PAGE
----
[A]ctual injury to both the public and the legal profession occurs whenever an attorney falsifies documents, intentionally misuses his notary seal, or similarly deceives the public or an opposing party. Such actions fall well below the standard of conduct expected of attorneys and, if nothing else, destroys both the public’s and the legal system’s confidence in the honesty of the attorneys with whom they have dealings. West, 805 P.2d at 357. [t]he bar and the public have a right to expect that lawyers will not counsel their clients to affix false signatures to legal documents, misuse their notary power to verify what the attorney knows is a false signature or use documents falsely signed and notarized in settlement of legal disputes: We cannot ignore the fact that our paramount duty, "lies in the assurance that the public will be protected in the performance of the high duties of . . . attorneys . . . [o]ur primary concern must be the fulfillment of proper professional standards, whatever the unfortunate cause, emotional or otherwise for the attorney’s failure to do so."

Id., citing Disciplinary Matter Involving Buckalew, 731 P.2d 48, 54 (Alaska 1986)(quoting In re Possino, 37 Cal. 3d 163, 689 P.2d 115, 120, 207 Cal. Rptr. 543 (Cal. 1984)).

The PDJ and Hearing Board conclude that Barringer’s affixing Ciancio’s signature to the settlement agreement without authorization, and his willful impersonation of a notary also warrants disbarment. See ABA Standard 5.11(a) (providing that disbarment is generally appropriate when a lawyer engages in serious criminal conduct a necessary element of which includes intentional interference with the administration of justice, false swearing, misrepresentation, fraud, extortion, misappropriation, or theft). The misuse of a notary undermines the integrity of the legal system. In the Matter of Robert F. Hahn, 606 N.Y.S. 2d 933, 935 (N.Y. App. Div. 1993)(disbarring attorney for, among other violations, a finding that he engaged in dishonesty, deceit, fraud and misrepresentation by notarizing the signature of a fictitious person he knowingly created for the purpose of concealing his involvement with a real estate project and presented the document to a third person); In re Petition for Disciplinary Action Against Jerome J. Holmay, 464 N.W. 2d 723, 725 (Minn. 1991)(suspending attorney for eighteen months, for, among other violations, directing his secretary to have a notary notarize the signatures on a will although the notary had not witnessed them); In the Matter of Michael A. Alvaro, 391 N.Y.S. 2d 722 (N.Y. App. Div. 1977)(suspending attorney for a period of six months for, among other rule violations, endorsing a check without his client’s permission and misusing his office notary public by knowingly executing a false affidavit and service of a summons and deceiving the court and the parties as to service of the summons).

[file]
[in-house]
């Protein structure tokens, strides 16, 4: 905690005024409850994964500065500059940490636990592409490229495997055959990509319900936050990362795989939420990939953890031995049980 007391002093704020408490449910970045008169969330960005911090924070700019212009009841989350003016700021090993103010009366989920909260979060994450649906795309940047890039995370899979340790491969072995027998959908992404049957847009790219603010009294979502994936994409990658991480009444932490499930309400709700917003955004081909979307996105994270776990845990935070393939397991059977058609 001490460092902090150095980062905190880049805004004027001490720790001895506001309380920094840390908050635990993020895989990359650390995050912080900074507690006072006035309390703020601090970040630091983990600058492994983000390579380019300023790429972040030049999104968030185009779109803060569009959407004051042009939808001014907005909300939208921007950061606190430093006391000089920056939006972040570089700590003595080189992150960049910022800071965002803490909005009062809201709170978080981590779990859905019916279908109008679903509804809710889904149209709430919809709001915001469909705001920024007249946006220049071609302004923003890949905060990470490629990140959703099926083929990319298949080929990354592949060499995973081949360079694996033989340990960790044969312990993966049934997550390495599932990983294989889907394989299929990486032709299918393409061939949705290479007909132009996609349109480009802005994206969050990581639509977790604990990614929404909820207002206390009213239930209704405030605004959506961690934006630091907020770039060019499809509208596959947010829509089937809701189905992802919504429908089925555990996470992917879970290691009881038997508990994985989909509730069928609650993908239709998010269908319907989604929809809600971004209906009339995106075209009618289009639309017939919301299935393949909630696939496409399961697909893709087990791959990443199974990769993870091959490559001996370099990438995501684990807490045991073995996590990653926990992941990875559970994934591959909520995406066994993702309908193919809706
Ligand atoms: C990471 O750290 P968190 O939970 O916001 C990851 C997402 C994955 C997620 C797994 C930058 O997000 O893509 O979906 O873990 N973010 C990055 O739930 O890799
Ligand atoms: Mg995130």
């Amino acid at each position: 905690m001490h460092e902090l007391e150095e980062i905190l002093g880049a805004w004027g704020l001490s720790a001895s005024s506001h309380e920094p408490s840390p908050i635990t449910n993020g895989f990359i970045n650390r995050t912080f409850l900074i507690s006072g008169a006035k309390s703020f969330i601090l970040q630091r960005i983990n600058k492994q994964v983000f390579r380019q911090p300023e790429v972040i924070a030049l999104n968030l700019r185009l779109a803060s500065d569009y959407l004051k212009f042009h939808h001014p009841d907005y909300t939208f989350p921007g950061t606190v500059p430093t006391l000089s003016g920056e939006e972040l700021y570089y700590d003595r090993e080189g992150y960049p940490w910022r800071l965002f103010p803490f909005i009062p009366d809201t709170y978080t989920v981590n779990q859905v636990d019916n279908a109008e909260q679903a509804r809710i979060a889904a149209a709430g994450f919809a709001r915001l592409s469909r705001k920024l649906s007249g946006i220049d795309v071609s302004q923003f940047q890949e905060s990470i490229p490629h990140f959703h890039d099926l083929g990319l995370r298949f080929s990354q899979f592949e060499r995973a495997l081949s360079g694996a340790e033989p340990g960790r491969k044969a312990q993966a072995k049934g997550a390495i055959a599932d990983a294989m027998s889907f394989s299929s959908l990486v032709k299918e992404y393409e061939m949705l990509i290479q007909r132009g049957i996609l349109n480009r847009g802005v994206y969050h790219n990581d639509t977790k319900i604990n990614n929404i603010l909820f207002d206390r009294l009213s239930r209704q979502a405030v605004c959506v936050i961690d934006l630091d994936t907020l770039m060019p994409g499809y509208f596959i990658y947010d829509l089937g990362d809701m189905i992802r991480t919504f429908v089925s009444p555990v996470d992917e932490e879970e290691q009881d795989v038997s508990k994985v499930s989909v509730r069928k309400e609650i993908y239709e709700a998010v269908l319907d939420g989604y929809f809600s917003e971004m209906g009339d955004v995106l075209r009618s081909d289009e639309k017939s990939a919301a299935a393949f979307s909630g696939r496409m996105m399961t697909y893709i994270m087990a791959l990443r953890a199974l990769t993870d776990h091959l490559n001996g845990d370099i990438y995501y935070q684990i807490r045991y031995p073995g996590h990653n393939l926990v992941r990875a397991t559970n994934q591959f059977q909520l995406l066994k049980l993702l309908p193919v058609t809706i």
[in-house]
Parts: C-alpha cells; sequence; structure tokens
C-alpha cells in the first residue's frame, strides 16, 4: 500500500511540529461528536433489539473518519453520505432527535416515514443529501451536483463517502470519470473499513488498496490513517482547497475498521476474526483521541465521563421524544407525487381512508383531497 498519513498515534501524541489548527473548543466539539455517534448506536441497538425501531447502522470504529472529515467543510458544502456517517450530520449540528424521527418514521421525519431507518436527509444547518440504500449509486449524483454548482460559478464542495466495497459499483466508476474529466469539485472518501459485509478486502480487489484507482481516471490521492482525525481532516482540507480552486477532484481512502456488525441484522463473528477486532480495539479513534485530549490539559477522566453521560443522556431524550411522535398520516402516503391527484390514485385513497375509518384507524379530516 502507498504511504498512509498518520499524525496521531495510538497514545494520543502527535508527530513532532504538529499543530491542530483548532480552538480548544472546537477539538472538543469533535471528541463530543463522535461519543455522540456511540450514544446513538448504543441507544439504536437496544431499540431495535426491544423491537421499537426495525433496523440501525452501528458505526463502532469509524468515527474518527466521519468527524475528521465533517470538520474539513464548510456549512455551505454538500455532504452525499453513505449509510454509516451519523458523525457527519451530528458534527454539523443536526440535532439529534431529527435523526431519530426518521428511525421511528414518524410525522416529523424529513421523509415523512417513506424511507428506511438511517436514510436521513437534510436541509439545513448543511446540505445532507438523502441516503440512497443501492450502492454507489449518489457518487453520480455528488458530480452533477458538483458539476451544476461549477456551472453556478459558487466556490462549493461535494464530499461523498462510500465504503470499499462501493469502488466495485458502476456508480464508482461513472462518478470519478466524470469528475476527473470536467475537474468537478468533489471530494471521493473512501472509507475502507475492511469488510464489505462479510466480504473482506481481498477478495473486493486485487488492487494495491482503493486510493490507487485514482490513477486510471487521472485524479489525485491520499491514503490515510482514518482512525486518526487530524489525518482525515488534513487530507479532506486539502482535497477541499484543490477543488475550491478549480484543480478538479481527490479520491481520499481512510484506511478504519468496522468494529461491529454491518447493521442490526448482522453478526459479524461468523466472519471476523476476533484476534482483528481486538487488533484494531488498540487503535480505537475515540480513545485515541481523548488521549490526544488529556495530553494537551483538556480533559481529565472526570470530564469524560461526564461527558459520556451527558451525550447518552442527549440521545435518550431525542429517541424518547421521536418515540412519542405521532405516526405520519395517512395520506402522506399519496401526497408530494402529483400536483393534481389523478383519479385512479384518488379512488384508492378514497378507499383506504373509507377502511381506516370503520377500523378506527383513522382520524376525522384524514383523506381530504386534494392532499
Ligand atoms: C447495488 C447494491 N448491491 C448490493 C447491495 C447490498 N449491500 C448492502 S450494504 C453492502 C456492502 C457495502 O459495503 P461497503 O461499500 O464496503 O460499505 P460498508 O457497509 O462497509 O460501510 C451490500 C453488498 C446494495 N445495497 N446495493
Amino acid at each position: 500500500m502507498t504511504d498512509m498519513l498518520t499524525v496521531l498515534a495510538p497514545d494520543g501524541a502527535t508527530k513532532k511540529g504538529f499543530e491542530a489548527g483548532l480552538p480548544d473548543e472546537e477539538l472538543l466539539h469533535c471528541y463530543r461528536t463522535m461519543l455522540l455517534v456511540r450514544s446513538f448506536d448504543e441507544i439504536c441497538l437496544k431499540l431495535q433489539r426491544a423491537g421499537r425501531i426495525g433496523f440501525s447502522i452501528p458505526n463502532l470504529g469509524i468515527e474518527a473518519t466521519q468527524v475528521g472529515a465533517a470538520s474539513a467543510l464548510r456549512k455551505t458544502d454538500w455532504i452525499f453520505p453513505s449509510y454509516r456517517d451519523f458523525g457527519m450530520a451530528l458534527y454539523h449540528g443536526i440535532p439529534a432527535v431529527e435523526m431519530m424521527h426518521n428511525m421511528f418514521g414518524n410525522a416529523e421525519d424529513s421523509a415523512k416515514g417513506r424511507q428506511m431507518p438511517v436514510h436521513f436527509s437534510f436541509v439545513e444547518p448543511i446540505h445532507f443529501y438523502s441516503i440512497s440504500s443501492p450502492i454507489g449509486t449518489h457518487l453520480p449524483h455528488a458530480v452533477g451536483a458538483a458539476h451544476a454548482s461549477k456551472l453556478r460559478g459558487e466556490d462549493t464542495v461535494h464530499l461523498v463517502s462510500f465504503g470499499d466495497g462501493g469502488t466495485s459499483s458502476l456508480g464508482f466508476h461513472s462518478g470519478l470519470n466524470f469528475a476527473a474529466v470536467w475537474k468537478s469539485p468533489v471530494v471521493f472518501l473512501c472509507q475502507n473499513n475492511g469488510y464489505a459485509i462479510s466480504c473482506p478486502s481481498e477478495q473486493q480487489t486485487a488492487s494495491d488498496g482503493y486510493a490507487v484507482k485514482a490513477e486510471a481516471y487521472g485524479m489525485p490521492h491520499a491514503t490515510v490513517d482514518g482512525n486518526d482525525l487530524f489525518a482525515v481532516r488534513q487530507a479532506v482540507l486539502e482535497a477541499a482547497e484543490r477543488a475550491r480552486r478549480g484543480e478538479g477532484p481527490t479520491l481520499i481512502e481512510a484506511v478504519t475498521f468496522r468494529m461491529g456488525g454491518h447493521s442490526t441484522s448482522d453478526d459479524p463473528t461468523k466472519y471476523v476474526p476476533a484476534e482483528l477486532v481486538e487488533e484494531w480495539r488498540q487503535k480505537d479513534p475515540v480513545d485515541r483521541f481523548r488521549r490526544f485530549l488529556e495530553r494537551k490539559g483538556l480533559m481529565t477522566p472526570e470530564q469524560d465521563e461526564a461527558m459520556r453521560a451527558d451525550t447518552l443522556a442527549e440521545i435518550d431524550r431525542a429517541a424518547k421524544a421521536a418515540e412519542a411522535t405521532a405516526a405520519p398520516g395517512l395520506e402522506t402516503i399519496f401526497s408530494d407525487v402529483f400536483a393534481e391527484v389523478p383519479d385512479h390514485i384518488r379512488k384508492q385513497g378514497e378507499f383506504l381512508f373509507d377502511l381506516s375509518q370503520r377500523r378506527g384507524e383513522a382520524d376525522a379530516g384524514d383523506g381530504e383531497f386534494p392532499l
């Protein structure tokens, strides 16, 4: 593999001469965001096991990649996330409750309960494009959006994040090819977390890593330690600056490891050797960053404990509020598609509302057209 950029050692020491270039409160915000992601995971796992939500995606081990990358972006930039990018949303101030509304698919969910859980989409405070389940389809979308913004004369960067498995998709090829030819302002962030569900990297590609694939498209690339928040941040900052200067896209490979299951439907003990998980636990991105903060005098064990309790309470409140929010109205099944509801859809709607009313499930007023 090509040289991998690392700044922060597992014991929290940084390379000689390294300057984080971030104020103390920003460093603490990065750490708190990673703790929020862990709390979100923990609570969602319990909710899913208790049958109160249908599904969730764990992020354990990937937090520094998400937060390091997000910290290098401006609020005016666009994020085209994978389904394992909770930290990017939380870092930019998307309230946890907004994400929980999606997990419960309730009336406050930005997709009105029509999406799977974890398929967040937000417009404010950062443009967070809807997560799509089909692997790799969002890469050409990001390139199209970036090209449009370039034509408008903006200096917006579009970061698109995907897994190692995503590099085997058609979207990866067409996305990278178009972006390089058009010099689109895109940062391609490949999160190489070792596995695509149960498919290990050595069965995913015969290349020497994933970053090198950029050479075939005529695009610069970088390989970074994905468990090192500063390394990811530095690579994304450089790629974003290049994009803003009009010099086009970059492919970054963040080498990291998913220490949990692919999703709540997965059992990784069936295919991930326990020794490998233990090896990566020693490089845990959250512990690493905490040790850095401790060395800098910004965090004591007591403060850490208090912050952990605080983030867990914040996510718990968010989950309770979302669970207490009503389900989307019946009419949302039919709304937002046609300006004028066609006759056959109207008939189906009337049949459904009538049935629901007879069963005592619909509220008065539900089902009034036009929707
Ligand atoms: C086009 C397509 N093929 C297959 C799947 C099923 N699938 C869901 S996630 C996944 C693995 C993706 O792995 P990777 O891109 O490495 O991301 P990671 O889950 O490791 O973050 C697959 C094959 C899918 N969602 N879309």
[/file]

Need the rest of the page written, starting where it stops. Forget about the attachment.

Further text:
The Commentary to ABA Standards 5.11 further provides:

A lawyer who engages in any of the illegal acts listed above has violated one of the most basic professional obligations to the public, the pledge to maintain personal honesty and integrity. This duty to the public is breached regardless of whether a criminal charge has been brought against the lawyer . . . [i]n imposing final discipline in such cases, most courts impose disbarment on lawyers who are convicted of serious felonies.

Barringer’s numerous misrepresentations and dishonest actions amounting to a pattern of deceit add weight to the PDJ and Hearing Board’s determination that disbarment is the appropriate sanction in this matter.